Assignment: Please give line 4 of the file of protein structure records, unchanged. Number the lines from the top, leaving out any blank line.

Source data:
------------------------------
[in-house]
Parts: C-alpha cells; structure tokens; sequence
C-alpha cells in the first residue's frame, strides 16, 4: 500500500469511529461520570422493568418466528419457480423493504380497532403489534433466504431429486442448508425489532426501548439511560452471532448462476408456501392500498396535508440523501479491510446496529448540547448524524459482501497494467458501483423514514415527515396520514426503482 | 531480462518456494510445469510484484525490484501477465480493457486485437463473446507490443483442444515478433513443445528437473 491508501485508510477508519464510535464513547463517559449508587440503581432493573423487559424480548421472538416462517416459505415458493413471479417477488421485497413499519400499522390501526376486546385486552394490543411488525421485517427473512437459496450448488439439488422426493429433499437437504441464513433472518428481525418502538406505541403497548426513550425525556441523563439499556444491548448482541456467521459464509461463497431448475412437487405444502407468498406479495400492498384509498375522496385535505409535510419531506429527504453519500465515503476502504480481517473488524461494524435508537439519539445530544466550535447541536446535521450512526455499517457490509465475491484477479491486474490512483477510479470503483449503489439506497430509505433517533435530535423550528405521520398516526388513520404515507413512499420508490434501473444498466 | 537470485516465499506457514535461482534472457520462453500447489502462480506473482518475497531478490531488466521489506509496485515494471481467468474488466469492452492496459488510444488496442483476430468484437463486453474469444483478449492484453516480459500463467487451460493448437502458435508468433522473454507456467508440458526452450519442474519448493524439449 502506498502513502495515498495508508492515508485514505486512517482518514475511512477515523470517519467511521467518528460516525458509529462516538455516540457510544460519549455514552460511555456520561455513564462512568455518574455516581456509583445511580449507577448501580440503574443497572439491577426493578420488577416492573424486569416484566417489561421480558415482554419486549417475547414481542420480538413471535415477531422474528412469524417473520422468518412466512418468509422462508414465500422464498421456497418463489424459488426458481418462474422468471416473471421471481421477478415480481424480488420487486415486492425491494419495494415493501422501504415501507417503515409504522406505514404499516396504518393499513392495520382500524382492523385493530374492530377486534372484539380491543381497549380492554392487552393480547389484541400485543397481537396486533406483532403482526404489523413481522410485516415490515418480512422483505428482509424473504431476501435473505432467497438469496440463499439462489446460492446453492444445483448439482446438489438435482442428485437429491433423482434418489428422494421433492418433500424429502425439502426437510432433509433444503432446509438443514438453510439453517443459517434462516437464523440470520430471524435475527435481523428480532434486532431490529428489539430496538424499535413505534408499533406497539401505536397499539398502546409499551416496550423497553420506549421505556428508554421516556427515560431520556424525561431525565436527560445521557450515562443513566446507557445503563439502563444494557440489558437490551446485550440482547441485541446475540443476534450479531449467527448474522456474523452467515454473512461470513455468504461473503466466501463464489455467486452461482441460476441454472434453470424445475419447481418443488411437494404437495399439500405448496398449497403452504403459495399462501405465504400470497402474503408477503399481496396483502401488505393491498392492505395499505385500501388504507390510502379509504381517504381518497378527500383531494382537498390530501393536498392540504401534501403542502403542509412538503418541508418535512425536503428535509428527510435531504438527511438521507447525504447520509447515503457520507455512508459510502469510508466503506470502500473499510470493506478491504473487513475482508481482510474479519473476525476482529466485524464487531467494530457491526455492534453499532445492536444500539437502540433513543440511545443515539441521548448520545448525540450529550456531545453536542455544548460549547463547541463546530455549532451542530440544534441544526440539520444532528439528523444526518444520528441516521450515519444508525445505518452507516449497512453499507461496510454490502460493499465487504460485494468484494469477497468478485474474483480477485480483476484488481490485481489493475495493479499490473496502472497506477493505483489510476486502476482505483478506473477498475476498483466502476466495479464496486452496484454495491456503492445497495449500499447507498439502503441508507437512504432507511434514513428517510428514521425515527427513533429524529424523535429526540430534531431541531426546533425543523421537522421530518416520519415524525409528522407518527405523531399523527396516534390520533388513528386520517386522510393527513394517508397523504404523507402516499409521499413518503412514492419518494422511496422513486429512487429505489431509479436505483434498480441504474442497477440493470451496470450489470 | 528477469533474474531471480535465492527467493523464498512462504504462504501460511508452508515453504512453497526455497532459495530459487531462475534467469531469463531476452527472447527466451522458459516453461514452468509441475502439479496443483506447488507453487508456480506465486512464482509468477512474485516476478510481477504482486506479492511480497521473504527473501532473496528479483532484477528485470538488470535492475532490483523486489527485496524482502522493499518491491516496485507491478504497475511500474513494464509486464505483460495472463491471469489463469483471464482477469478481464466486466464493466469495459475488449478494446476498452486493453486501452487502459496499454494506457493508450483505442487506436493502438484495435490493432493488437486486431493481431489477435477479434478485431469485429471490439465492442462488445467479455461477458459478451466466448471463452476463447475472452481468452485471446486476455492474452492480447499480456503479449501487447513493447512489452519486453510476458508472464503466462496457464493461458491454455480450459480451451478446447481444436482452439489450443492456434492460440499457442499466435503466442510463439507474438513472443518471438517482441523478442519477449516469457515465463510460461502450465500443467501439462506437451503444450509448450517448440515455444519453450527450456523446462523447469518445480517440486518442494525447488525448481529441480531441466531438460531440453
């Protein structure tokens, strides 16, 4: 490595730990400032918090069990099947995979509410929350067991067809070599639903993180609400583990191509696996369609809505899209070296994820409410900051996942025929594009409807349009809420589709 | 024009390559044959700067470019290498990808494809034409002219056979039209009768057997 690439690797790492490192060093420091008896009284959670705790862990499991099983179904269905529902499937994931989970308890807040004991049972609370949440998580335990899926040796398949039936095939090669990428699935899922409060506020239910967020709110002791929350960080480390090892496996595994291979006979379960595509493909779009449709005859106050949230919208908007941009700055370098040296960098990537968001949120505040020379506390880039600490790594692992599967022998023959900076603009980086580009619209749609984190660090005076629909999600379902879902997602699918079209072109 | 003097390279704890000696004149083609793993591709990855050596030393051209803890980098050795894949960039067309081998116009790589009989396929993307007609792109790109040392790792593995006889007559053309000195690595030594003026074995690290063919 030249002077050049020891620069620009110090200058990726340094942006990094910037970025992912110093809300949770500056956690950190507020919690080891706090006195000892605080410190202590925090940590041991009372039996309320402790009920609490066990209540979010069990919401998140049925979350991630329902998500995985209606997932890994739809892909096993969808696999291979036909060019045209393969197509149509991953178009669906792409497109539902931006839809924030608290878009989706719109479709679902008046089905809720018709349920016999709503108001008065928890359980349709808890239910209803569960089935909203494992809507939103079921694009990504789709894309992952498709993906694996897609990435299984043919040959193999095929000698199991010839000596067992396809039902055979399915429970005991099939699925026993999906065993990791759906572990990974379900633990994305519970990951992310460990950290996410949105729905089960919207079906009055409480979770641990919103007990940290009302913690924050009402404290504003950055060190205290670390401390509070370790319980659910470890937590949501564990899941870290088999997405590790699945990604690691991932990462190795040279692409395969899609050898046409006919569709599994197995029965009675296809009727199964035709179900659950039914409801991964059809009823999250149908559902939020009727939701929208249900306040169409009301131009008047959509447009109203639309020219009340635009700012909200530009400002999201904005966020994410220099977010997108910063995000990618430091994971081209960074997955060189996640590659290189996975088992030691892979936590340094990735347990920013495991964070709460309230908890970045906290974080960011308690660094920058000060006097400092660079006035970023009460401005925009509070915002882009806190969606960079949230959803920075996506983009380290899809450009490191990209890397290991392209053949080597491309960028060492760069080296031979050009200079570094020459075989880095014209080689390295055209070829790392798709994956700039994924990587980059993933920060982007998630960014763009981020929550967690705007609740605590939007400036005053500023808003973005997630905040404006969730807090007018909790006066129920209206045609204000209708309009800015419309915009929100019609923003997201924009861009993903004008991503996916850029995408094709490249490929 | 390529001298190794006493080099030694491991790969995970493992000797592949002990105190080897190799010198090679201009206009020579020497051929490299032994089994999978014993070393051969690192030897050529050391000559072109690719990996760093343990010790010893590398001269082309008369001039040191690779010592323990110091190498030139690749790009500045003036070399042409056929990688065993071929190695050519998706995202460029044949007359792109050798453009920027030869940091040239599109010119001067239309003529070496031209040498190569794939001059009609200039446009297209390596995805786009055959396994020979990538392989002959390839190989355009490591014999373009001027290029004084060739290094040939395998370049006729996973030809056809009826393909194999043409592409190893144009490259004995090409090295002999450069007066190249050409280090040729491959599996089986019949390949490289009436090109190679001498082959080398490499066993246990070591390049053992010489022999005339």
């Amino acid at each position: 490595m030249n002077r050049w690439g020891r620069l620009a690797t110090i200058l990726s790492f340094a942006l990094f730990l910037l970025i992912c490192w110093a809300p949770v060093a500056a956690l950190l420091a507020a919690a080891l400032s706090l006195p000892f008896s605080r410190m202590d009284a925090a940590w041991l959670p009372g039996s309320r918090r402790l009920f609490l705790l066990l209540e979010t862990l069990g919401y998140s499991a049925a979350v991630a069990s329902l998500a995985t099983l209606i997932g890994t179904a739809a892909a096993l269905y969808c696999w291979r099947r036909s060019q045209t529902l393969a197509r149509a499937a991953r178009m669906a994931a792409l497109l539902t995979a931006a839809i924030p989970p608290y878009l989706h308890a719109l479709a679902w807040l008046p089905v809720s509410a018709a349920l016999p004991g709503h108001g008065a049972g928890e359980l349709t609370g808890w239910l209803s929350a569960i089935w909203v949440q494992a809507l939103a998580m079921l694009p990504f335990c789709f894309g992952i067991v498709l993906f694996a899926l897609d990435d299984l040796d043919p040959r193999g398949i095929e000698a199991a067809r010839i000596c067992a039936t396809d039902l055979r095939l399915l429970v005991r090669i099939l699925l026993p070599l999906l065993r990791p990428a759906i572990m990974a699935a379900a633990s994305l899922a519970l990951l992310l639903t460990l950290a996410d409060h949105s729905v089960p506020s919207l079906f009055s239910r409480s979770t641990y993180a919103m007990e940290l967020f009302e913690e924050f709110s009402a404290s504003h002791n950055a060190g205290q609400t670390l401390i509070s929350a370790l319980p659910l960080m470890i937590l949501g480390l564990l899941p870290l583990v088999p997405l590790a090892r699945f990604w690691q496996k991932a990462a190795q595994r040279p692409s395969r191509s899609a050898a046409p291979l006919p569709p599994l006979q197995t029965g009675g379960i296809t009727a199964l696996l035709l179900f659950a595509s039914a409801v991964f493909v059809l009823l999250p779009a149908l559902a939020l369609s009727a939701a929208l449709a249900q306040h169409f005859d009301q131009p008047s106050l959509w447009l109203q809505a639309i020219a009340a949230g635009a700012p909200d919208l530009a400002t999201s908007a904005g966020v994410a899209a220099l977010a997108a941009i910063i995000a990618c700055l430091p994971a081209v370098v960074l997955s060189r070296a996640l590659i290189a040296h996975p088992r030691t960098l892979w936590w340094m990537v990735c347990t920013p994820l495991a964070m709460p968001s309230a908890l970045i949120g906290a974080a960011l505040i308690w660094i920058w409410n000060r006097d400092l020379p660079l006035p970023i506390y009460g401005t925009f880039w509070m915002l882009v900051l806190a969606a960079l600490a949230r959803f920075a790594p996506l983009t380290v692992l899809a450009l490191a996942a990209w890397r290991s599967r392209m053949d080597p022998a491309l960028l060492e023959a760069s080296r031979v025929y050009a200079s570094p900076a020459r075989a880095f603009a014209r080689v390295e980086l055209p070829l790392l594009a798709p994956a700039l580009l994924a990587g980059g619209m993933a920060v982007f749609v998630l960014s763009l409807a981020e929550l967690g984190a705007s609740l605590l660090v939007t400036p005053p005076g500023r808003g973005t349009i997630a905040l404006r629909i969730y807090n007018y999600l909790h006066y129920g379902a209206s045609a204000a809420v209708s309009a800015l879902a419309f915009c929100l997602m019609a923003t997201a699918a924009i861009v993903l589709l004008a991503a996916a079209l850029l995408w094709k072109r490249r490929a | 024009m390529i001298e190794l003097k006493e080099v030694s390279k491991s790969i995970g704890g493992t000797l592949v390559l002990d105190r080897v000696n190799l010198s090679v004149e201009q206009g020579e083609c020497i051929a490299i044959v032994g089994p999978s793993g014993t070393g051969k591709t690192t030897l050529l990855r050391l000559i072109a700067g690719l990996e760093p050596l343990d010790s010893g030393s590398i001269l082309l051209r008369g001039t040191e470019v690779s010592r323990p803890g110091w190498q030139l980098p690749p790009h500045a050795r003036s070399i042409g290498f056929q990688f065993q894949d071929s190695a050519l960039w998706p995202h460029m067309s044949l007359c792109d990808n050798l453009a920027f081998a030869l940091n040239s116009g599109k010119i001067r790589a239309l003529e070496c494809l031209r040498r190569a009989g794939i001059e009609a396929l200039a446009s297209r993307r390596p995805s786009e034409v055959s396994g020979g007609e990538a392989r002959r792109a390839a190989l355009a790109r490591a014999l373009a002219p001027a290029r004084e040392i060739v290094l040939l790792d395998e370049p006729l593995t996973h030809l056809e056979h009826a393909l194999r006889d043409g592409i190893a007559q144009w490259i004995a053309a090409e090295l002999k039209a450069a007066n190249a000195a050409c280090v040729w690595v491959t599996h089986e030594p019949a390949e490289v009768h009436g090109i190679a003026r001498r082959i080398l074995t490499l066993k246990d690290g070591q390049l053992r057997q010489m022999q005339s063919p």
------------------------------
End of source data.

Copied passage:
């Protein structure tokens, strides 16, 4: 490595730990400032918090069990099947995979509410929350067991067809070599639903993180609400583990191509696996369609809505899209070296994820409410900051996942025929594009409807349009809420589709 | 024009390559044959700067470019290498990808494809034409002219056979039209009768057997 690439690797790492490192060093420091008896009284959670705790862990499991099983179904269905529902499937994931989970308890807040004991049972609370949440998580335990899926040796398949039936095939090669990428699935899922409060506020239910967020709110002791929350960080480390090892496996595994291979006979379960595509493909779009449709005859106050949230919208908007941009700055370098040296960098990537968001949120505040020379506390880039600490790594692992599967022998023959900076603009980086580009619209749609984190660090005076629909999600379902879902997602699918079209072109 | 003097390279704890000696004149083609793993591709990855050596030393051209803890980098050795894949960039067309081998116009790589009989396929993307007609792109790109040392790792593995006889007559053309000195690595030594003026074995690290063919 030249002077050049020891620069620009110090200058990726340094942006990094910037970025992912110093809300949770500056956690950190507020919690080891706090006195000892605080410190202590925090940590041991009372039996309320402790009920609490066990209540979010069990919401998140049925979350991630329902998500995985209606997932890994739809892909096993969808696999291979036909060019045209393969197509149509991953178009669906792409497109539902931006839809924030608290878009989706719109479709679902008046089905809720018709349920016999709503108001008065928890359980349709808890239910209803569960089935909203494992809507939103079921694009990504789709894309992952498709993906694996897609990435299984043919040959193999095929000698199991010839000596067992396809039902055979399915429970005991099939699925026993999906065993990791759906572990990974379900633990994305519970990951992310460990950290996410949105729905089960919207079906009055409480979770641990919103007990940290009302913690924050009402404290504003950055060190205290670390401390509070370790319980659910470890937590949501564990899941870290088999997405590790699945990604690691991932990462190795040279692409395969899609050898046409006919569709599994197995029965009675296809009727199964035709179900659950039914409801991964059809009823999250149908559902939020009727939701929208249900306040169409009301131009008047959509447009109203639309020219009340635009700012909200530009400002999201904005966020994410220099977010997108910063995000990618430091994971081209960074997955060189996640590659290189996975088992030691892979936590340094990735347990920013495991964070709460309230908890970045906290974080960011308690660094920058000060006097400092660079006035970023009460401005925009509070915002882009806190969606960079949230959803920075996506983009380290899809450009490191990209890397290991392209053949080597491309960028060492760069080296031979050009200079570094020459075989880095014209080689390295055209070829790392798709994956700039994924990587980059993933920060982007998630960014763009981020929550967690705007609740605590939007400036005053500023808003973005997630905040404006969730807090007018909790006066129920209206045609204000209708309009800015419309915009929100019609923003997201924009861009993903004008991503996916850029995408094709490249490929 | 390529001298190794006493080099030694491991790969995970493992000797592949002990105190080897190799010198090679201009206009020579020497051929490299032994089994999978014993070393051969690192030897050529050391000559072109690719990996760093343990010790010893590398001269082309008369001039040191690779010592323990110091190498030139690749790009500045003036070399042409056929990688065993071929190695050519998706995202460029044949007359792109050798453009920027030869940091040239599109010119001067239309003529070496031209040498190569794939001059009609200039446009297209390596995805786009055959396994020979990538392989002959390839190989355009490591014999373009001027290029004084060739290094040939395998370049006729996973030809056809009826393909194999043409592409190893144009490259004995090409090295002999450069007066190249050409280090040729491959599996089986019949390949490289009436090109190679001498082959080398490499066993246990070591390049053992010489022999005339």